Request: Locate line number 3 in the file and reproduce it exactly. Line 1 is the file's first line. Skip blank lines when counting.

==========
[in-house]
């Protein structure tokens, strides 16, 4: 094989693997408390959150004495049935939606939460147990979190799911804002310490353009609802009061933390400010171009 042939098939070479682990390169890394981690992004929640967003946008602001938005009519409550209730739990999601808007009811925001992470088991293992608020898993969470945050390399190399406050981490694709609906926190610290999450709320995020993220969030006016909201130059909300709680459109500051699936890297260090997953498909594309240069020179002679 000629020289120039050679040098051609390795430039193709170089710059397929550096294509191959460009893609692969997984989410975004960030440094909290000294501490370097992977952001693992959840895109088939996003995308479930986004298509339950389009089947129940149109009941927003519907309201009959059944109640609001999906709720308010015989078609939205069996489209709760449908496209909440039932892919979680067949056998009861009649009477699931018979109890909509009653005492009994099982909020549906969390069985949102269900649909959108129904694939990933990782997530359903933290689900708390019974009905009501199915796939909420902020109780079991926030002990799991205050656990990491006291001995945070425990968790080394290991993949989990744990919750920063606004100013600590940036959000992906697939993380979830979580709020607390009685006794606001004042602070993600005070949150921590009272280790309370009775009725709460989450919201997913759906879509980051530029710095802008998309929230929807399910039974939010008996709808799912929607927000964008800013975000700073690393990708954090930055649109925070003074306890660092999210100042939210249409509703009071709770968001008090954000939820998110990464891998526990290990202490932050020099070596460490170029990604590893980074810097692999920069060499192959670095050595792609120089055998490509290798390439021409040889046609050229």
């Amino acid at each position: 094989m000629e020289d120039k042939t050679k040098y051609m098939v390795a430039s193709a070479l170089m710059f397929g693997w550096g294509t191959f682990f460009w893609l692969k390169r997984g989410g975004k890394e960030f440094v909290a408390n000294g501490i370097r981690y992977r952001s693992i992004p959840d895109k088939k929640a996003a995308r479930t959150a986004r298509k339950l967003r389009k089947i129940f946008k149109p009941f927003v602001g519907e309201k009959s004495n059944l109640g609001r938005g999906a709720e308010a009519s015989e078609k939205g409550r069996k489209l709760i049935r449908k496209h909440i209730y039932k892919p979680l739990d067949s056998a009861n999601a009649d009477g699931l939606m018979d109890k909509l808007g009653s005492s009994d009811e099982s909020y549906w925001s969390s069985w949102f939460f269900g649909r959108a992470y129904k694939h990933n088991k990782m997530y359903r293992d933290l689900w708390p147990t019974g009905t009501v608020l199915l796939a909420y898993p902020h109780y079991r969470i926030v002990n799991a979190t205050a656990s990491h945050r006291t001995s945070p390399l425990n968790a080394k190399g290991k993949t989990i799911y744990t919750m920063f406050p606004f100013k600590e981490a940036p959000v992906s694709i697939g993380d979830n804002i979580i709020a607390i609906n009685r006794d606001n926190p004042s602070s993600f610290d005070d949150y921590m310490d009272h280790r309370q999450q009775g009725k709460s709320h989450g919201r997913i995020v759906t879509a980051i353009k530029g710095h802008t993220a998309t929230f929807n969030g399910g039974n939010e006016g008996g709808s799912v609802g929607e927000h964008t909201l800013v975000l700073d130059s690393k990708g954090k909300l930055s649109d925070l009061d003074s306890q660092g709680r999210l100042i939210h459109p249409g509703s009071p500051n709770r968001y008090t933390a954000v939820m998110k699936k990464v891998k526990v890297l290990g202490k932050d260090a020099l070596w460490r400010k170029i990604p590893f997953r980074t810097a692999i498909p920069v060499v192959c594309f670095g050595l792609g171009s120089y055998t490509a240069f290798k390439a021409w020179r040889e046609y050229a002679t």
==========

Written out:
């Amino acid at each position: 094989m000629e020289d120039k042939t050679k040098y051609m098939v390795a430039s193709a070479l170089m710059f397929g693997w550096g294509t191959f682990f460009w893609l692969k390169r997984g989410g975004k890394e960030f440094v909290a408390n000294g501490i370097r981690y992977r952001s693992i992004p959840d895109k088939k929640a996003a995308r479930t959150a986004r298509k339950l967003r389009k089947i129940f946008k149109p009941f927003v602001g519907e309201k009959s004495n059944l109640g609001r938005g999906a709720e308010a009519s015989e078609k939205g409550r069996k489209l709760i049935r449908k496209h909440i209730y039932k892919p979680l739990d067949s056998a009861n999601a009649d009477g699931l939606m018979d109890k909509l808007g009653s005492s009994d009811e099982s909020y549906w925001s969390s069985w949102f939460f269900g649909r959108a992470y129904k694939h990933n088991k990782m997530y359903r293992d933290l689900w708390p147990t019974g009905t009501v608020l199915l796939a909420y898993p902020h109780y079991r969470i926030v002990n799991a979190t205050a656990s990491h945050r006291t001995s945070p390399l425990n968790a080394k190399g290991k993949t989990i799911y744990t919750m920063f406050p606004f100013k600590e981490a940036p959000v992906s694709i697939g993380d979830n804002i979580i709020a607390i609906n009685r006794d606001n926190p004042s602070s993600f610290d005070d949150y921590m310490d009272h280790r309370q999450q009775g009725k709460s709320h989450g919201r997913i995020v759906t879509a980051i353009k530029g710095h802008t993220a998309t929230f929807n969030g399910g039974n939010e006016g008996g709808s799912v609802g929607e927000h964008t909201l800013v975000l700073d130059s690393k990708g954090k909300l930055s649109d925070l009061d003074s306890q660092g709680r999210l100042i939210h459109p249409g509703s009071p500051n709770r968001y008090t933390a954000v939820m998110k699936k990464v891998k526990v890297l290990g202490k932050d260090a020099l070596w460490r400010k170029i990604p590893f997953r980074t810097a692999i498909p920069v060499v192959c594309f670095g050595l792609g171009s120089y055998t490509a240069f290798k390439a021409w020179r040889e046609y050229a002679t």